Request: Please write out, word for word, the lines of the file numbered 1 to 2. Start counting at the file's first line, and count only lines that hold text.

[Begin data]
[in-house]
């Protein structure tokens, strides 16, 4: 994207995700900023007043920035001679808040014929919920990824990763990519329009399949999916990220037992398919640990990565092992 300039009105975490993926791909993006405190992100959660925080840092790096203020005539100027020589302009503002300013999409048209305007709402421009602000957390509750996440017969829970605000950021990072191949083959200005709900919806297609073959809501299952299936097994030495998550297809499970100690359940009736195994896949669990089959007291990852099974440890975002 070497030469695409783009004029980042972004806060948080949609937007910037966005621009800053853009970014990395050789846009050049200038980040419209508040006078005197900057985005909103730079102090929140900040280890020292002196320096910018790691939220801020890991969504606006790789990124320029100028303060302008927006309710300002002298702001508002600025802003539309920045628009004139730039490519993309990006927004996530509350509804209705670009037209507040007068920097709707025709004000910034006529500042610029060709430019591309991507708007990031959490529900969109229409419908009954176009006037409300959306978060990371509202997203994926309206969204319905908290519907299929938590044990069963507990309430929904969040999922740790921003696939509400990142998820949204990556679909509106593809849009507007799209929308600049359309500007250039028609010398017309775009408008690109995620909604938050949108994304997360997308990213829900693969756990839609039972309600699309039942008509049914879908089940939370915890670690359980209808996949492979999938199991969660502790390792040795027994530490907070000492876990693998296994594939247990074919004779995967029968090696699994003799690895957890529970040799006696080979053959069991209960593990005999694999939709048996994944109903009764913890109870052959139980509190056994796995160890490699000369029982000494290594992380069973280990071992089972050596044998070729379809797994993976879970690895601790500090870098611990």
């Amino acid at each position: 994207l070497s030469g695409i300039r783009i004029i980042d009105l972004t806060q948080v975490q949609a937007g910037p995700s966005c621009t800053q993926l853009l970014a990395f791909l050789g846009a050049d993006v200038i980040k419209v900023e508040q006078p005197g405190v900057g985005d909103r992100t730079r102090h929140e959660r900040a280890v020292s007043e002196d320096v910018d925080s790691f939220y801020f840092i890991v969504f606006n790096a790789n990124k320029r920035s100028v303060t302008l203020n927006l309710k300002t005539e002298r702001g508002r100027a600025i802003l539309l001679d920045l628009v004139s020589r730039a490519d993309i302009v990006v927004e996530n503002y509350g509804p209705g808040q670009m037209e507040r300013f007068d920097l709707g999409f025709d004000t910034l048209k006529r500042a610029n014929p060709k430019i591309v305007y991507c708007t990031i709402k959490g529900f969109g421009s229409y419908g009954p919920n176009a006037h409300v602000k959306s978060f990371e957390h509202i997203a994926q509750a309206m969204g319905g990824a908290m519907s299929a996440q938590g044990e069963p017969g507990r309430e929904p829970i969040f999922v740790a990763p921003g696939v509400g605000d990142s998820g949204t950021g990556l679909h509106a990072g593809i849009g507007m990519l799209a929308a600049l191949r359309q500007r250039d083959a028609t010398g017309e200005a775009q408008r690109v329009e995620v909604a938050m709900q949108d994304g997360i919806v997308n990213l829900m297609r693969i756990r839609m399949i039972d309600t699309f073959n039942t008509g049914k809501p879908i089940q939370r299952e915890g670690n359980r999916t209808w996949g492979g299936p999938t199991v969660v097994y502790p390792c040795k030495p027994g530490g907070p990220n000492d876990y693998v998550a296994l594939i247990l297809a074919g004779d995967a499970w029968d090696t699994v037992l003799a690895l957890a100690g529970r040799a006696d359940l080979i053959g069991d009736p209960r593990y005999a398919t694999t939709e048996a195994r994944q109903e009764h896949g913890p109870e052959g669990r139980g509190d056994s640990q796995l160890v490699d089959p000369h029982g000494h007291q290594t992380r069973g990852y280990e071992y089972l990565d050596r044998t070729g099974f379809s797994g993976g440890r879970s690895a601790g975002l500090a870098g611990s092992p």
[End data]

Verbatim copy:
[in-house]
């Protein structure tokens, strides 16, 4: 994207995700900023007043920035001679808040014929919920990824990763990519329009399949999916990220037992398919640990990565092992 300039009105975490993926791909993006405190992100959660925080840092790096203020005539100027020589302009503002300013999409048209305007709402421009602000957390509750996440017969829970605000950021990072191949083959200005709900919806297609073959809501299952299936097994030495998550297809499970100690359940009736195994896949669990089959007291990852099974440890975002 070497030469695409783009004029980042972004806060948080949609937007910037966005621009800053853009970014990395050789846009050049200038980040419209508040006078005197900057985005909103730079102090929140900040280890020292002196320096910018790691939220801020890991969504606006790789990124320029100028303060302008927006309710300002002298702001508002600025802003539309920045628009004139730039490519993309990006927004996530509350509804209705670009037209507040007068920097709707025709004000910034006529500042610029060709430019591309991507708007990031959490529900969109229409419908009954176009006037409300959306978060990371509202997203994926309206969204319905908290519907299929938590044990069963507990309430929904969040999922740790921003696939509400990142998820949204990556679909509106593809849009507007799209929308600049359309500007250039028609010398017309775009408008690109995620909604938050949108994304997360997308990213829900693969756990839609039972309600699309039942008509049914879908089940939370915890670690359980209808996949492979999938199991969660502790390792040795027994530490907070000492876990693998296994594939247990074919004779995967029968090696699994003799690895957890529970040799006696080979053959069991209960593990005999694999939709048996994944109903009764913890109870052959139980509190056994796995160890490699000369029982000494290594992380069973280990071992089972050596044998070729379809797994993976879970690895601790500090870098611990």